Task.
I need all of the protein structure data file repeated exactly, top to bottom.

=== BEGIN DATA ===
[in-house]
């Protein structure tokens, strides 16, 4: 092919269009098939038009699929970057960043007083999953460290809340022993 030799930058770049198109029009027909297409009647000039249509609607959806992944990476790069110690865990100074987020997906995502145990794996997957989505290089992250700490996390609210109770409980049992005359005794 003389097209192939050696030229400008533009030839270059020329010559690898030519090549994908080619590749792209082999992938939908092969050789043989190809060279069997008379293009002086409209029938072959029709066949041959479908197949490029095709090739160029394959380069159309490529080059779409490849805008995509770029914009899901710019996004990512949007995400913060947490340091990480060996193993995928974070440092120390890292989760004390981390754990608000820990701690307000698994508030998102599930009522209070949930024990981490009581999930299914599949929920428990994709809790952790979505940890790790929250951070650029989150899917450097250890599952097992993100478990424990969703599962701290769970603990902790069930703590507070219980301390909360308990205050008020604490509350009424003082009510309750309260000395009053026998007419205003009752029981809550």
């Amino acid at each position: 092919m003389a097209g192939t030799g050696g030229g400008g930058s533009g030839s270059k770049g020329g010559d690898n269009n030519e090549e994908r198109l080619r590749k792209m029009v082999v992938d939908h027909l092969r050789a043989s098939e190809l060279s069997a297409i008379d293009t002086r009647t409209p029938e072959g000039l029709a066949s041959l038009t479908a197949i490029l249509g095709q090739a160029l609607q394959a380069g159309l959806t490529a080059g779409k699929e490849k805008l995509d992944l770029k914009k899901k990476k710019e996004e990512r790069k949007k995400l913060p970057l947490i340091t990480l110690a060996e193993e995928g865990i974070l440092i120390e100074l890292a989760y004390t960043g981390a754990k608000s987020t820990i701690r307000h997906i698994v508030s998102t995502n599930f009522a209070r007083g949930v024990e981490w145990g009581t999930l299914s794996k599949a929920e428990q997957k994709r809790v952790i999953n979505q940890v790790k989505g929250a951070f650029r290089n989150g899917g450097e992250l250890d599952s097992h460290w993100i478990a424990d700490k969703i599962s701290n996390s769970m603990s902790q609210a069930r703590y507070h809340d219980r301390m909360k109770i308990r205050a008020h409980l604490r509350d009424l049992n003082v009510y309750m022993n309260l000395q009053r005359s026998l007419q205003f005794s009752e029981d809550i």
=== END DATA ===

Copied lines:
[in-house]
């Protein structure tokens, strides 16, 4: 092919269009098939038009699929970057960043007083999953460290809340022993 030799930058770049198109029009027909297409009647000039249509609607959806992944990476790069110690865990100074987020997906995502145990794996997957989505290089992250700490996390609210109770409980049992005359005794 003389097209192939050696030229400008533009030839270059020329010559690898030519090549994908080619590749792209082999992938939908092969050789043989190809060279069997008379293009002086409209029938072959029709066949041959479908197949490029095709090739160029394959380069159309490529080059779409490849805008995509770029914009899901710019996004990512949007995400913060947490340091990480060996193993995928974070440092120390890292989760004390981390754990608000820990701690307000698994508030998102599930009522209070949930024990981490009581999930299914599949929920428990994709809790952790979505940890790790929250951070650029989150899917450097250890599952097992993100478990424990969703599962701290769970603990902790069930703590507070219980301390909360308990205050008020604490509350009424003082009510309750309260000395009053026998007419205003009752029981809550």
């Amino acid at each position: 092919m003389a097209g192939t030799g050696g030229g400008g930058s533009g030839s270059k770049g020329g010559d690898n269009n030519e090549e994908r198109l080619r590749k792209m029009v082999v992938d939908h027909l092969r050789a043989s098939e190809l060279s069997a297409i008379d293009t002086r009647t409209p029938e072959g000039l029709a066949s041959l038009t479908a197949i490029l249509g095709q090739a160029l609607q394959a380069g159309l959806t490529a080059g779409k699929e490849k805008l995509d992944l770029k914009k899901k990476k710019e996004e990512r790069k949007k995400l913060p970057l947490i340091t990480l110690a060996e193993e995928g865990i974070l440092i120390e100074l890292a989760y004390t960043g981390a754990k608000s987020t820990i701690r307000h997906i698994v508030s998102t995502n599930f009522a209070r007083g949930v024990e981490w145990g009581t999930l299914s794996k599949a929920e428990q997957k994709r809790v952790i999953n979505q940890v790790k989505g929250a951070f650029r290089n989150g899917g450097e992250l250890d599952s097992h460290w993100i478990a424990d700490k969703i599962s701290n996390s769970m603990s902790q609210a069930r703590y507070h809340d219980r301390m909360k109770i308990r205050a008020h409980l604490r509350d009424l049992n003082v009510y309750m022993n309260l000395q009053r005359s026998l007419q205003f005794s009752e029981d809550i």